|Scientific Name:||Trichoglossus ornatus (Linnaeus, 1758)|
|Taxonomic Source(s):||del Hoyo, J., Collar, N.J., Christie, D.A., Elliott, A. and Fishpool, L.D.C. 2014. HBW and BirdLife International Illustrated Checklist of the Birds of the World. Volume 1: Non-passerines. Lynx Edicions BirdLife International, Barcelona, Spain and Cambridge, UK.|
|Red List Category & Criteria:||Least Concern ver 3.1|
|Reviewer(s):||Butchart, S. & Symes, A.|
|Contributor(s):||Hutchinson, R., Lambert, F. & Gilardi, J.|
|Facilitator/Compiler(s):||Butchart, S., Ekstrom, J. & Symes, A.|
This species has a very large range, and hence does not approach the thresholds for Vulnerable under the range size criterion (Extent of Occurrence <20,000 km2 combined with a declining or fluctuating range size, habitat extent/quality, or population size and a small number of locations or severe fragmentation). The population trend is not known, but the population is not believed to be decreasing sufficiently rapidly to approach the thresholds under the population trend criterion (>30% decline over ten years or three generations). The population size is very large, and hence does not approach the thresholds for Vulnerable under the population size criterion (<10,000 mature individuals with a continuing decline estimated to be >10% in ten years or three generations, or with a specified population structure). For these reasons the species is evaluated as Least Concern.
|Previously published Red List assessments:|
This species is endemic to Indonesia, where it is widespread on Sulawesi and surrounding offshore islands including Togian, Peleng, Banggai and Tukang Besi archipelago (Forshaw 2006). It is reported to no longer be common in northern and central parts of Sulawesi (per J. Gilardi in litt. 2010), but still seems to be common in the Togian islands and in the lowland forest at Torout (Bogani Nani NP) and to a lesser extent at Tangkoko (F. Lambert in litt. 2011, R. Hutchinson in litt. 2012).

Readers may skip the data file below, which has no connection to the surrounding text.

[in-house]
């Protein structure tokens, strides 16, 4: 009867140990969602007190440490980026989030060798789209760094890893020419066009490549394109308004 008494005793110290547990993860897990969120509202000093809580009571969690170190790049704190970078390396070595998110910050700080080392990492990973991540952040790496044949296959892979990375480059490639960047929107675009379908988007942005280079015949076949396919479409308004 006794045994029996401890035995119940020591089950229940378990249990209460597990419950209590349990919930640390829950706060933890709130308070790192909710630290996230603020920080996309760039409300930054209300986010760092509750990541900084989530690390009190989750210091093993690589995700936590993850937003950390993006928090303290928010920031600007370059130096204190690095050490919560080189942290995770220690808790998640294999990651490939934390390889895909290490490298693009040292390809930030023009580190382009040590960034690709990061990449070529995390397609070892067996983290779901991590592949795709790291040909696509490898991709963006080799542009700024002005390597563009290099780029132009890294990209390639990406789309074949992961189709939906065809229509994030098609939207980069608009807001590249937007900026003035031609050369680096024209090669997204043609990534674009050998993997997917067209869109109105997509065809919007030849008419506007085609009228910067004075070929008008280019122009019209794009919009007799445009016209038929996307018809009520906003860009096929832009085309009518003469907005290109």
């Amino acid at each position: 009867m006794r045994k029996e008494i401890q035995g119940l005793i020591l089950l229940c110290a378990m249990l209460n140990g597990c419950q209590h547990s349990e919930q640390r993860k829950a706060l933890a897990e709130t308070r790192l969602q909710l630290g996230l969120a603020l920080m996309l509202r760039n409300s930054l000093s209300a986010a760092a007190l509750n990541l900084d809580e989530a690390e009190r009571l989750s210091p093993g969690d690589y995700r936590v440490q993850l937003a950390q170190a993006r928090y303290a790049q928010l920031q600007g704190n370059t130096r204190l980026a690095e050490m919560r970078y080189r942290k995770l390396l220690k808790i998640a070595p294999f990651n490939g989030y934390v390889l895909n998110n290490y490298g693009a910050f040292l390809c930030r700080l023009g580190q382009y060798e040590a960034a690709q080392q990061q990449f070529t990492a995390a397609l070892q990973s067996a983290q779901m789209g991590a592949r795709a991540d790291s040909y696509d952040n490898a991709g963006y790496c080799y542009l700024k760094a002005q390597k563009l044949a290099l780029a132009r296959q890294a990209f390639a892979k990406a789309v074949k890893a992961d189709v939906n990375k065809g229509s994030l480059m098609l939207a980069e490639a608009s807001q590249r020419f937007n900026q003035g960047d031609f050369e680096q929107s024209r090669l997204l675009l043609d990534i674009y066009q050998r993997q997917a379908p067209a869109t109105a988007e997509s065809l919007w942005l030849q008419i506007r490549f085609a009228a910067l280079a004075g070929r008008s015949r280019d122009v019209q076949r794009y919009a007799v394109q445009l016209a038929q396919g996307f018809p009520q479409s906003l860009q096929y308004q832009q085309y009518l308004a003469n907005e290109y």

|Range Map:||Click here to open the map viewer and explore range.|
|Population:||It has been described as common and locally very common (Juniper and Parr 1998, Forshaw 2006), with a total population of more than 50,000 individuals (Juniper and Parr 1998).|
Trend Justification: The trend has not been quantified, but slow declines may be taking place as the species is subject to some trapping pressure, and although it does not require primary forest it is commonest in the lowlands and thus may be affected by habitat loss.
|Current Population Trend:||Decreasing|
|Habitat and Ecology:||This species does not require primary forest, preferring forest edge, secondary habitats, and open areas, including human-altered habitats (Juniper and Parr 1998, Forshaw 2006)|
|Continuing decline in area, extent and/or quality of habitat:||Unknown|
|Generation Length (years):||6|
|Movement patterns:||Not a Migrant|
|Major Threat(s):||It is reportedly trapped in national parks such as Tangkoko and Lore Lindu, and individuals of this species are infrequently seen in bird markets (J. Gilardi in litt. 2010). It is apparently tolerant of, and maybe even prefers secondary forest and forest edge but is noticeably commoner in the extreme lowland forest then in the mountains and these lowland forests are most at threat of clearance (R. Hutchinson in litt. 2012).|
|Citation:||BirdLife International. 2016. Trichoglossus ornatus. The IUCN Red List of Threatened Species 2016: e.T22684531A93034664.Downloaded on 17 December 2017.|
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